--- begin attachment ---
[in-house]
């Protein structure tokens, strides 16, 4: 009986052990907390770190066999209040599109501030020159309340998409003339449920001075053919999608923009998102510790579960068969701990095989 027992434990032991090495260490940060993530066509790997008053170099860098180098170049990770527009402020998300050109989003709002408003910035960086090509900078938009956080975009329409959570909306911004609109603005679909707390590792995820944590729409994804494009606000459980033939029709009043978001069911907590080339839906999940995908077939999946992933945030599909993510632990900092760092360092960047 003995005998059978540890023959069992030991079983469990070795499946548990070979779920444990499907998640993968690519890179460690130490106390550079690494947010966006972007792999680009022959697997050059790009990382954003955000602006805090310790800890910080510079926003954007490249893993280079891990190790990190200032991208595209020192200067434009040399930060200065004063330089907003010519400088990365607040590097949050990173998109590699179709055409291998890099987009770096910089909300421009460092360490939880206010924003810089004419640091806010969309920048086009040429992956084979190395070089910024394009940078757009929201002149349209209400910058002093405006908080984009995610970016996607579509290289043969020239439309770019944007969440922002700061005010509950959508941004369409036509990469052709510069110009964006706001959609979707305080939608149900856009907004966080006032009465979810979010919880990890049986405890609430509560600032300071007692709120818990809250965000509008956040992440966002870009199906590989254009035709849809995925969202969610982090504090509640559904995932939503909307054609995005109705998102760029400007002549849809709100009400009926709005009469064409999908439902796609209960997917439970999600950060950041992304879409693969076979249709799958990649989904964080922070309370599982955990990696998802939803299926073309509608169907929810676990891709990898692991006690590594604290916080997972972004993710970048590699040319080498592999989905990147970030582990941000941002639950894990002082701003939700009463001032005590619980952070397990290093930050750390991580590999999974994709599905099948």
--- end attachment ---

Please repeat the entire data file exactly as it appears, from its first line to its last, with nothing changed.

[in-house]
């Protein structure tokens, strides 16, 4: 009986052990907390770190066999209040599109501030020159309340998409003339449920001075053919999608923009998102510790579960068969701990095989 027992434990032991090495260490940060993530066509790997008053170099860098180098170049990770527009402020998300050109989003709002408003910035960086090509900078938009956080975009329409959570909306911004609109603005679909707390590792995820944590729409994804494009606000459980033939029709009043978001069911907590080339839906999940995908077939999946992933945030599909993510632990900092760092360092960047 003995005998059978540890023959069992030991079983469990070795499946548990070979779920444990499907998640993968690519890179460690130490106390550079690494947010966006972007792999680009022959697997050059790009990382954003955000602006805090310790800890910080510079926003954007490249893993280079891990190790990190200032991208595209020192200067434009040399930060200065004063330089907003010519400088990365607040590097949050990173998109590699179709055409291998890099987009770096910089909300421009460092360490939880206010924003810089004419640091806010969309920048086009040429992956084979190395070089910024394009940078757009929201002149349209209400910058002093405006908080984009995610970016996607579509290289043969020239439309770019944007969440922002700061005010509950959508941004369409036509990469052709510069110009964006706001959609979707305080939608149900856009907004966080006032009465979810979010919880990890049986405890609430509560600032300071007692709120818990809250965000509008956040992440966002870009199906590989254009035709849809995925969202969610982090504090509640559904995932939503909307054609995005109705998102760029400007002549849809709100009400009926709005009469064409999908439902796609209960997917439970999600950060950041992304879409693969076979249709799958990649989904964080922070309370599982955990990696998802939803299926073309509608169907929810676990891709990898692991006690590594604290916080997972972004993710970048590699040319080498592999989905990147970030582990941000941002639950894990002082701003939700009463001032005590619980952070397990290093930050750390991580590999999974994709599905099948």